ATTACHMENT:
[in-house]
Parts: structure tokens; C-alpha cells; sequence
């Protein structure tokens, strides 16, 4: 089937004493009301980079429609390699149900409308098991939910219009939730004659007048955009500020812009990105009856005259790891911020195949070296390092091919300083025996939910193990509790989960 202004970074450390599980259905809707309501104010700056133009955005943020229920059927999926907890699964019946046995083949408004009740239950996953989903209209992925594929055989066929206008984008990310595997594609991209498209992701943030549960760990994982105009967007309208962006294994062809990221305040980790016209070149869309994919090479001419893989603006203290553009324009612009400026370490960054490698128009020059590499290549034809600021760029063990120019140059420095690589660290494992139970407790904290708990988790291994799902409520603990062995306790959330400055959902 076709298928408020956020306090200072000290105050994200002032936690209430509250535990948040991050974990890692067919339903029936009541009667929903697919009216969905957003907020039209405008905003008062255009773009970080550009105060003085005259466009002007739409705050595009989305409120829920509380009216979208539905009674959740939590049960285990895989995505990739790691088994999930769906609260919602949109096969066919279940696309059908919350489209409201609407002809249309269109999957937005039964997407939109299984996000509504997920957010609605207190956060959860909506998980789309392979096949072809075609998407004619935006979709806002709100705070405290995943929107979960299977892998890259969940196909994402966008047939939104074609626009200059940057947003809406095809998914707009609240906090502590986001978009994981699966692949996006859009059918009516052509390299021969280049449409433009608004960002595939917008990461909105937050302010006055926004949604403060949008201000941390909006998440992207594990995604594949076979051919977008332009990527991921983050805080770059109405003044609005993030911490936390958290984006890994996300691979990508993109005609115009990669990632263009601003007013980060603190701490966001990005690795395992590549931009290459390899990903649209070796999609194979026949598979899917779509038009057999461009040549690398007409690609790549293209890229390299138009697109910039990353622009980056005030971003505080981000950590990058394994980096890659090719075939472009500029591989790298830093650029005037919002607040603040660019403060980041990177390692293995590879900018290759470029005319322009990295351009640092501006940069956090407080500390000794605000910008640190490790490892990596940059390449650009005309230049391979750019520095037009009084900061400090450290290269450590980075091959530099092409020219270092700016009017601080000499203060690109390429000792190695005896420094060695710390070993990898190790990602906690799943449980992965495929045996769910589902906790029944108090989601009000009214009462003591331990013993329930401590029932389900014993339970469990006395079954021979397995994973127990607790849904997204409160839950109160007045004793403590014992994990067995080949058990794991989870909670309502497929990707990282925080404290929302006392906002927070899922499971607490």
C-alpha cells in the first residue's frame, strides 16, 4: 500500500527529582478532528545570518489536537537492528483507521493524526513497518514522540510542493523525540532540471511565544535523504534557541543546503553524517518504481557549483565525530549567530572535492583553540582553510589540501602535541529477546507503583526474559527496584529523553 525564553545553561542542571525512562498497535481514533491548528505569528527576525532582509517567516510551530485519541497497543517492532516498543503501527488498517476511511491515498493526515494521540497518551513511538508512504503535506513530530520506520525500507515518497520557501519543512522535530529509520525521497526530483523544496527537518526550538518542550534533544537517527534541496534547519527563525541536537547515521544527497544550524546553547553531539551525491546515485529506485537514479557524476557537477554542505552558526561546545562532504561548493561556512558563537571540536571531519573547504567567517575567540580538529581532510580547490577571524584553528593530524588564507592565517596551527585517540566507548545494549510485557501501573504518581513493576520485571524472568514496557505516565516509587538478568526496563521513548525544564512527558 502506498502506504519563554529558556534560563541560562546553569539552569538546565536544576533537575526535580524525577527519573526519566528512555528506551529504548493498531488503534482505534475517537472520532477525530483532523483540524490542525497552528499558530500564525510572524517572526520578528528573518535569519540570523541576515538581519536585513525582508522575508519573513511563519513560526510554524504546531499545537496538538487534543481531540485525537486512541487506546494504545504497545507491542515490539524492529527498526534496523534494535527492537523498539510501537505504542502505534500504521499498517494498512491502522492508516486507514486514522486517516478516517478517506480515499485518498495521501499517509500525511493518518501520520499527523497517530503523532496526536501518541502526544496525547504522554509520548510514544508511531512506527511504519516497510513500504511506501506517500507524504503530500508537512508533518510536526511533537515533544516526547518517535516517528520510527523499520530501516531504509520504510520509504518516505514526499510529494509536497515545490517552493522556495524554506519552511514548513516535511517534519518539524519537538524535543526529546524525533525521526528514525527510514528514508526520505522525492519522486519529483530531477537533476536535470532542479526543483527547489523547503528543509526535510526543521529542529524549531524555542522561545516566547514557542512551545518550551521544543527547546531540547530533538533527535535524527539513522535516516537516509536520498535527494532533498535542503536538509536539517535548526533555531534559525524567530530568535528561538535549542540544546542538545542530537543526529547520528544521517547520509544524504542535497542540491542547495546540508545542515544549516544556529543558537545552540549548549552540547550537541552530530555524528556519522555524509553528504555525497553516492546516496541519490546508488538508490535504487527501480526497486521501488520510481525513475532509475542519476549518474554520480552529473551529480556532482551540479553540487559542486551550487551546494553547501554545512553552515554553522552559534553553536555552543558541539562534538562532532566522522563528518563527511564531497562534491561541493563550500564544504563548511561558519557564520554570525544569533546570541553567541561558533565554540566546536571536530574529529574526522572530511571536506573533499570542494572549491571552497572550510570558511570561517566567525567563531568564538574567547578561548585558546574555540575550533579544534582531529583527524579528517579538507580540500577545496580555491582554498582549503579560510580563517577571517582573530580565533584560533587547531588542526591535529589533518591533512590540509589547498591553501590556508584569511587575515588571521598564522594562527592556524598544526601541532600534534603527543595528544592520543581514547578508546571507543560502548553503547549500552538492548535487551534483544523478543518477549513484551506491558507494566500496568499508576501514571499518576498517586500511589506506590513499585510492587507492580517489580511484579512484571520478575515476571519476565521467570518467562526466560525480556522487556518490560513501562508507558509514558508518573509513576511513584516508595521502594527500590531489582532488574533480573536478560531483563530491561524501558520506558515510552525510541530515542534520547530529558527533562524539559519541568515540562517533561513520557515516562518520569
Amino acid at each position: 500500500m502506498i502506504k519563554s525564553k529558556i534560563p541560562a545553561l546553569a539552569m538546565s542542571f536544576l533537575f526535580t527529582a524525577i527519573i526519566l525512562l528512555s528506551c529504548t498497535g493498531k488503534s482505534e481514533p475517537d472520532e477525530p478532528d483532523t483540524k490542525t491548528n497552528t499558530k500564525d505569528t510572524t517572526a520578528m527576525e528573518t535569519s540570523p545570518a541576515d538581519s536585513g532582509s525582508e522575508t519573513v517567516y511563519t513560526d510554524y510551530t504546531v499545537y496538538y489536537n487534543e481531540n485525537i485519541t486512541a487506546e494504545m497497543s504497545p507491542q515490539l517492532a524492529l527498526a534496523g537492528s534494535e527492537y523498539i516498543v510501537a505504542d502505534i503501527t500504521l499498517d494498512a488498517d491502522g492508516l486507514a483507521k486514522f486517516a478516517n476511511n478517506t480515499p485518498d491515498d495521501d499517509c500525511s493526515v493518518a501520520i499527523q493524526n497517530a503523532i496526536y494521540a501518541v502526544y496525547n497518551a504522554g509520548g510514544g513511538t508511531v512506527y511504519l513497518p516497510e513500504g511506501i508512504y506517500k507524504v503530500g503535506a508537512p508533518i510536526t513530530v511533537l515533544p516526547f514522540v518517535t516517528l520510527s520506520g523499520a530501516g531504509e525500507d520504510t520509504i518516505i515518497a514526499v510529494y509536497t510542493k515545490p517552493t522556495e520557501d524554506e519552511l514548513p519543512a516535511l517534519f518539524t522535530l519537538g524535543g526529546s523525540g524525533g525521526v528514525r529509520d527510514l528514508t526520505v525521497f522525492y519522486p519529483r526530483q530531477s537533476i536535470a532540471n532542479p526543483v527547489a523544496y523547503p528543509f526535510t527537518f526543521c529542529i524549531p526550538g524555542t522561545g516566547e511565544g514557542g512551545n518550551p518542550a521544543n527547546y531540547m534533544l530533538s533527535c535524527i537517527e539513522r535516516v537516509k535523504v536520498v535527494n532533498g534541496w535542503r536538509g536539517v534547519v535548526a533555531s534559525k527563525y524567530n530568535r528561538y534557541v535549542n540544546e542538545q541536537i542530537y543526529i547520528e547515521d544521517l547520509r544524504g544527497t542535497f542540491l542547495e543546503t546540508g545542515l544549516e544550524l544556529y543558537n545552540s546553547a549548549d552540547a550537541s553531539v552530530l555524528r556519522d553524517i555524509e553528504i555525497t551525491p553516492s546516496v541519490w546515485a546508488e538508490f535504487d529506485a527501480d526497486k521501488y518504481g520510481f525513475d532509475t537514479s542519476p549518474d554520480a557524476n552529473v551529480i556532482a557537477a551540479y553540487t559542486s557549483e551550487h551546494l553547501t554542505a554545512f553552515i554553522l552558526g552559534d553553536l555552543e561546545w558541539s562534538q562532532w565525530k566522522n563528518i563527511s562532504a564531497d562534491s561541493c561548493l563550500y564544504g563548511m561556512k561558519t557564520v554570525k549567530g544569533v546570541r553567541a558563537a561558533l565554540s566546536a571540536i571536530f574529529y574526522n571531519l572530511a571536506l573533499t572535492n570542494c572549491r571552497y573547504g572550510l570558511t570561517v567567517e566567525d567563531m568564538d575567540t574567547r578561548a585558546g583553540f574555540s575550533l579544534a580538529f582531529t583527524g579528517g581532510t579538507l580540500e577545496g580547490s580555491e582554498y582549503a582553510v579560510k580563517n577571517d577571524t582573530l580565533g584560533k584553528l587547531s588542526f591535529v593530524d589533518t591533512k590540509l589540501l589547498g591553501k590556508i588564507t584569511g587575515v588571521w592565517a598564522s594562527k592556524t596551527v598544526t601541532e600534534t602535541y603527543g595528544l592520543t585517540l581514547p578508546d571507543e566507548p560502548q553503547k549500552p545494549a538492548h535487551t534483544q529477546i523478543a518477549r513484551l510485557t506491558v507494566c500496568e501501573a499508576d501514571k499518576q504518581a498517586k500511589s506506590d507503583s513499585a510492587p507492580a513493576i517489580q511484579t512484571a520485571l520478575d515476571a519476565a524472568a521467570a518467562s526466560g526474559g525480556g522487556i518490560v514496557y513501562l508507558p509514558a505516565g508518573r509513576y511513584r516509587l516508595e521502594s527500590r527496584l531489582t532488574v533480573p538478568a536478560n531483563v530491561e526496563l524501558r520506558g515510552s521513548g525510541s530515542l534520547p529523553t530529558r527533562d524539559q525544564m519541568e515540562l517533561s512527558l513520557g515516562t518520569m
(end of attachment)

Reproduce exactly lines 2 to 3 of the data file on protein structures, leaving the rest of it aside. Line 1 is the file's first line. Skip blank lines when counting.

Parts: structure tokens; C-alpha cells; sequence
């Protein structure tokens, strides 16, 4: 089937004493009301980079429609390699149900409308098991939910219009939730004659007048955009500020812009990105009856005259790891911020195949070296390092091919300083025996939910193990509790989960 202004970074450390599980259905809707309501104010700056133009955005943020229920059927999926907890699964019946046995083949408004009740239950996953989903209209992925594929055989066929206008984008990310595997594609991209498209992701943030549960760990994982105009967007309208962006294994062809990221305040980790016209070149869309994919090479001419893989603006203290553009324009612009400026370490960054490698128009020059590499290549034809600021760029063990120019140059420095690589660290494992139970407790904290708990988790291994799902409520603990062995306790959330400055959902 076709298928408020956020306090200072000290105050994200002032936690209430509250535990948040991050974990890692067919339903029936009541009667929903697919009216969905957003907020039209405008905003008062255009773009970080550009105060003085005259466009002007739409705050595009989305409120829920509380009216979208539905009674959740939590049960285990895989995505990739790691088994999930769906609260919602949109096969066919279940696309059908919350489209409201609407002809249309269109999957937005039964997407939109299984996000509504997920957010609605207190956060959860909506998980789309392979096949072809075609998407004619935006979709806002709100705070405290995943929107979960299977892998890259969940196909994402966008047939939104074609626009200059940057947003809406095809998914707009609240906090502590986001978009994981699966692949996006859009059918009516052509390299021969280049449409433009608004960002595939917008990461909105937050302010006055926004949604403060949008201000941390909006998440992207594990995604594949076979051919977008332009990527991921983050805080770059109405003044609005993030911490936390958290984006890994996300691979990508993109005609115009990669990632263009601003007013980060603190701490966001990005690795395992590549931009290459390899990903649209070796999609194979026949598979899917779509038009057999461009040549690398007409690609790549293209890229390299138009697109910039990353622009980056005030971003505080981000950590990058394994980096890659090719075939472009500029591989790298830093650029005037919002607040603040660019403060980041990177390692293995590879900018290759470029005319322009990295351009640092501006940069956090407080500390000794605000910008640190490790490892990596940059390449650009005309230049391979750019520095037009009084900061400090450290290269450590980075091959530099092409020219270092700016009017601080000499203060690109390429000792190695005896420094060695710390070993990898190790990602906690799943449980992965495929045996769910589902906790029944108090989601009000009214009462003591331990013993329930401590029932389900014993339970469990006395079954021979397995994973127990607790849904997204409160839950109160007045004793403590014992994990067995080949058990794991989870909670309502497929990707990282925080404290929302006392906002927070899922499971607490």